Medieval serfs didn’t need to have a sense of direction, since they never left their village. But now that I think of it, maybe that’s what kept them in place. If they didn’t know how to get around out there in the world, it was preferable to stay put before they inadvertently wound up in bandit country or a goblin-infested swamp.
When GPS appeared on the market, it took a while to catch on. What is now nearly universally used was at that time merely the latest technological curiosity. As for me, despite a lifetime of getting lost, I was determined to resist “cheating” and instead, finally master the art of navigation. My reasoning was that by outsourcing this skill, I would never learn it properly. Practice makes perfect, but if you never practice you’ll never improve at all, I thought to myself with determination as I turned a corner and walked straight into a dead end.
The fallacy in this approach was the assumption that I had any basic skill in the first place. It was the equivalent of thinking you could make a master perfumer out of a skunk. At some point I realized that while I may keep learning, the curve is so flat that I won’t be able to navigate at any reasonable skill level until I reach the age of approximately 150, at which point I’ll be able to float through walls anyway.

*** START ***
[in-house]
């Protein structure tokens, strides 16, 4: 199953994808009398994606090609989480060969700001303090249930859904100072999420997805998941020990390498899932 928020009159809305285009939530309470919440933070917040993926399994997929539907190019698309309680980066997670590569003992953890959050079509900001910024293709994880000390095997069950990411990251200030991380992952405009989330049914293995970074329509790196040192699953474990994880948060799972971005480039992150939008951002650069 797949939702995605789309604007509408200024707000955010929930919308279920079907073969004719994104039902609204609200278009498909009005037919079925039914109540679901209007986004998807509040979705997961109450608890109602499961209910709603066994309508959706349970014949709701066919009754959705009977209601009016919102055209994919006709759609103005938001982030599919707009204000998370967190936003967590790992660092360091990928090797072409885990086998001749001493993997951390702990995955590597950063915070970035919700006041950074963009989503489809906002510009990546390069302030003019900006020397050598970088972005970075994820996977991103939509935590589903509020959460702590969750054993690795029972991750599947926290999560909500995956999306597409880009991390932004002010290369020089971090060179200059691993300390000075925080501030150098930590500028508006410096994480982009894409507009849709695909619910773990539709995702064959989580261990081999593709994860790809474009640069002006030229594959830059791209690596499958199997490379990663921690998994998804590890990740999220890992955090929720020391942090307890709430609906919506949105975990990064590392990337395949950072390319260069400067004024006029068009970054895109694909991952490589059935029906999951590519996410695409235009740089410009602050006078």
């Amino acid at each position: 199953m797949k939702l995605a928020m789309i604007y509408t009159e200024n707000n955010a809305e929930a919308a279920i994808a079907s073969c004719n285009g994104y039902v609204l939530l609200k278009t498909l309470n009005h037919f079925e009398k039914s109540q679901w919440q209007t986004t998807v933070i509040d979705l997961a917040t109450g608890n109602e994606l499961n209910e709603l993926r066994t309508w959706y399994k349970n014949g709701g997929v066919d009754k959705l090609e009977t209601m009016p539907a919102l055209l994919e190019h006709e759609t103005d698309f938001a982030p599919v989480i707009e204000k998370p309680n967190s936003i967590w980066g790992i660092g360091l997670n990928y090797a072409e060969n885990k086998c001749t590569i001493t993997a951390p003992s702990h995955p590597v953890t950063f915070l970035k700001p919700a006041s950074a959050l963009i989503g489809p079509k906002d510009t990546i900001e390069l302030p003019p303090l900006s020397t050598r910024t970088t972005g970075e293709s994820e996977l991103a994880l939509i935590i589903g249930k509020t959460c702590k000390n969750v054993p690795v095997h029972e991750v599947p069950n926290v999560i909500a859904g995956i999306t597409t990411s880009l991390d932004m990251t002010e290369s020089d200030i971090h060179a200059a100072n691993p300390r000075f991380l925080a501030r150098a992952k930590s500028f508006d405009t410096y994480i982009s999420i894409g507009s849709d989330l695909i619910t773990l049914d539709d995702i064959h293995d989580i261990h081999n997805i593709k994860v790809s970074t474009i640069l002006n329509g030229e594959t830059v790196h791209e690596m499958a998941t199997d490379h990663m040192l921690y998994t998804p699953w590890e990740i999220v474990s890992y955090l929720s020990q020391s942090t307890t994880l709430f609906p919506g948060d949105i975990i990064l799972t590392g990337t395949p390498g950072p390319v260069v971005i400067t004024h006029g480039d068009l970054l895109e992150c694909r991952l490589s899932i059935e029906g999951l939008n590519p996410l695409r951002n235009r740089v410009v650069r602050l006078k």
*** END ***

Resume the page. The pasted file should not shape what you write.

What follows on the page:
It took a few extreme GPS (Godawful and Pretty Stupid) incidents to push me to embrace the solution to my woes.
Incident 1: Grandma’s house
I was driving to my husband’s grandmother’s place for coffee and cake. The cake was sufficient to convince me to dare to drive straight through the middle of Munich on the dreaded Mittlerer Ring, the inner beltway of the city. Every 500 meters a lane disappears, an exit emerges suddenly on the side of a tunnel wall, the speed limit changes — or all three happen simultaneously. I’m guessing they just kind of rolled the dice on what would happen next when they were building it, sort of the adult version of an obstacle course at summer camp, except instead of winning a T-shirt, the stakes here run the gamut from just getting lost to getting killed. The actual name of the Mittlerer Ring also flip-flops between Frankfurter Ring, Bundesstrasse 2R, Innsbrucker Ring, etc., just to keep you on your toes — and your foot on the gas pedal as you careen your way through the city.
It goes without saying that I took the wrong exit. Somehow I wound up in a kind of holding pattern, entering and exiting in different places. I could spot the apartment complex where I needed to go through the window at every pass; so close, and yet so far. I had been there many times as a passenger so everything looked familiar.
So vaguely, annoyingly familiar.
Incident 2: The birthday party
I was driving my daughter to a birthday party located off the A8 Autobahn to Salzburg. Somehow I missed the exit to the southern Munich suburb of Ottobrunn and nearly wound up in Salzburg, literally a different country. If I had continued just a few more kilometers, I was in acute danger of having to buy an Autobahn pass for the right to stay on the road. Far more important, I would have to alter the language I used to order coffee, a crucial part of my life.